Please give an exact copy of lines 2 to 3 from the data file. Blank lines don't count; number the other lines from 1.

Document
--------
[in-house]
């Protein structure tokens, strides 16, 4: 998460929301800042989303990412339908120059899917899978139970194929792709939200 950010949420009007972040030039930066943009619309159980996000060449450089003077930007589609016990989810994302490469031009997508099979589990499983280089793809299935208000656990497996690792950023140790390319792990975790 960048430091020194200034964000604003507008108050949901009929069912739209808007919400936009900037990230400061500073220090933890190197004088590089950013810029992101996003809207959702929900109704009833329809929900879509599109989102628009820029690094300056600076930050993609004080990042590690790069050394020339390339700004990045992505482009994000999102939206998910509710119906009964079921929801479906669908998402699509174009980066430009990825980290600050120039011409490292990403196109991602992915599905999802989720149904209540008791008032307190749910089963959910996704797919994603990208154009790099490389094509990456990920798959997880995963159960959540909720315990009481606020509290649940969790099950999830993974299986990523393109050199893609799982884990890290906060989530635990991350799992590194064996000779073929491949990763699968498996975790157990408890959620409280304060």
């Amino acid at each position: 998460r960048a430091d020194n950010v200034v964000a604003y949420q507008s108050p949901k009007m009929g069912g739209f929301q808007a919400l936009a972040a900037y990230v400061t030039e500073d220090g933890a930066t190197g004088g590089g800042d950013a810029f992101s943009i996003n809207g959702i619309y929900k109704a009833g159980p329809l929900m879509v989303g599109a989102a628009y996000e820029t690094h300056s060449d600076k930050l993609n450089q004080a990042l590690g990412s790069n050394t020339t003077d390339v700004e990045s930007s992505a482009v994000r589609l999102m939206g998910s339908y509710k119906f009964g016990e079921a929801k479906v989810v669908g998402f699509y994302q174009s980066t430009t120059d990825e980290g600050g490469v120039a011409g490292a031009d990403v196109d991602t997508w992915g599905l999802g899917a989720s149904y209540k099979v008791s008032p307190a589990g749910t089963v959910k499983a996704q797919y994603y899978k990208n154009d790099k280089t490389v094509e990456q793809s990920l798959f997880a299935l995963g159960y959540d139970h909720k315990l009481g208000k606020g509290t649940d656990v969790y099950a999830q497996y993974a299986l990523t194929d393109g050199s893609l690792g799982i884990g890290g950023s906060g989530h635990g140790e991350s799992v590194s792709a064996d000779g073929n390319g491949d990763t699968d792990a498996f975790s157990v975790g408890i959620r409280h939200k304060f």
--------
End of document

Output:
């Protein structure tokens, strides 16, 4: 998460929301800042989303990412339908120059899917899978139970194929792709939200 950010949420009007972040030039930066943009619309159980996000060449450089003077930007589609016990989810994302490469031009997508099979589990499983280089793809299935208000656990497996690792950023140790390319792990975790 960048430091020194200034964000604003507008108050949901009929069912739209808007919400936009900037990230400061500073220090933890190197004088590089950013810029992101996003809207959702929900109704009833329809929900879509599109989102628009820029690094300056600076930050993609004080990042590690790069050394020339390339700004990045992505482009994000999102939206998910509710119906009964079921929801479906669908998402699509174009980066430009990825980290600050120039011409490292990403196109991602992915599905999802989720149904209540008791008032307190749910089963959910996704797919994603990208154009790099490389094509990456990920798959997880995963159960959540909720315990009481606020509290649940969790099950999830993974299986990523393109050199893609799982884990890290906060989530635990991350799992590194064996000779073929491949990763699968498996975790157990408890959620409280304060």
């Amino acid at each position: 998460r960048a430091d020194n950010v200034v964000a604003y949420q507008s108050p949901k009007m009929g069912g739209f929301q808007a919400l936009a972040a900037y990230v400061t030039e500073d220090g933890a930066t190197g004088g590089g800042d950013a810029f992101s943009i996003n809207g959702i619309y929900k109704a009833g159980p329809l929900m879509v989303g599109a989102a628009y996000e820029t690094h300056s060449d600076k930050l993609n450089q004080a990042l590690g990412s790069n050394t020339t003077d390339v700004e990045s930007s992505a482009v994000r589609l999102m939206g998910s339908y509710k119906f009964g016990e079921a929801k479906v989810v669908g998402f699509y994302q174009s980066t430009t120059d990825e980290g600050g490469v120039a011409g490292a031009d990403v196109d991602t997508w992915g599905l999802g899917a989720s149904y209540k099979v008791s008032p307190a589990g749910t089963v959910k499983a996704q797919y994603y899978k990208n154009d790099k280089t490389v094509e990456q793809s990920l798959f997880a299935l995963g159960y959540d139970h909720k315990l009481g208000k606020g509290t649940d656990v969790y099950a999830q497996y993974a299986l990523t194929d393109g050199s893609l690792g799982i884990g890290g950023s906060g989530h635990g140790e991350s799992v590194s792709a064996d000779g073929n390319g491949d990763t699968d792990a498996f975790s157990v975790g408890i959620r409280h939200k304060f």